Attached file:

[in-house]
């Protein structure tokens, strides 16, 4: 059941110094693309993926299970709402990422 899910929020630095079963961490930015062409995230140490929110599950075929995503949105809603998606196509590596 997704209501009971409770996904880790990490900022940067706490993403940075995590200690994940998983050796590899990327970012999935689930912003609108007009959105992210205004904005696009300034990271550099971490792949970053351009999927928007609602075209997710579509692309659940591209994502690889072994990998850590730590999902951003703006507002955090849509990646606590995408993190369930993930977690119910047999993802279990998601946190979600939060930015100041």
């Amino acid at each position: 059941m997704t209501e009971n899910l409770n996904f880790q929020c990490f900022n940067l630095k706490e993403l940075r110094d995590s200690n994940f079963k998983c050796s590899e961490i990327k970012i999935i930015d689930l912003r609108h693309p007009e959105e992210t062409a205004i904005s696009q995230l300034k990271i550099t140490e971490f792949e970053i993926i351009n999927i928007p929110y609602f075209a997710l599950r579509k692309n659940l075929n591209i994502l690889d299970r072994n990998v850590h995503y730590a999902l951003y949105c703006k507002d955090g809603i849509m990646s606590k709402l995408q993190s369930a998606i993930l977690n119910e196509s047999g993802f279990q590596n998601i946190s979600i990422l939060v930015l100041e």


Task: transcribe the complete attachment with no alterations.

[in-house]
């Protein structure tokens, strides 16, 4: 059941110094693309993926299970709402990422 899910929020630095079963961490930015062409995230140490929110599950075929995503949105809603998606196509590596 997704209501009971409770996904880790990490900022940067706490993403940075995590200690994940998983050796590899990327970012999935689930912003609108007009959105992210205004904005696009300034990271550099971490792949970053351009999927928007609602075209997710579509692309659940591209994502690889072994990998850590730590999902951003703006507002955090849509990646606590995408993190369930993930977690119910047999993802279990998601946190979600939060930015100041």
């Amino acid at each position: 059941m997704t209501e009971n899910l409770n996904f880790q929020c990490f900022n940067l630095k706490e993403l940075r110094d995590s200690n994940f079963k998983c050796s590899e961490i990327k970012i999935i930015d689930l912003r609108h693309p007009e959105e992210t062409a205004i904005s696009q995230l300034k990271i550099t140490e971490f792949e970053i993926i351009n999927i928007p929110y609602f075209a997710l599950r579509k692309n659940l075929n591209i994502l690889d299970r072994n990998v850590h995503y730590a999902l951003y949105c703006k507002d955090g809603i849509m990646s606590k709402l995408q993190s369930a998606i993930l977690n119910e196509s047999g993802f279990q590596n998601i946190s979600i990422l939060v930015l100041e």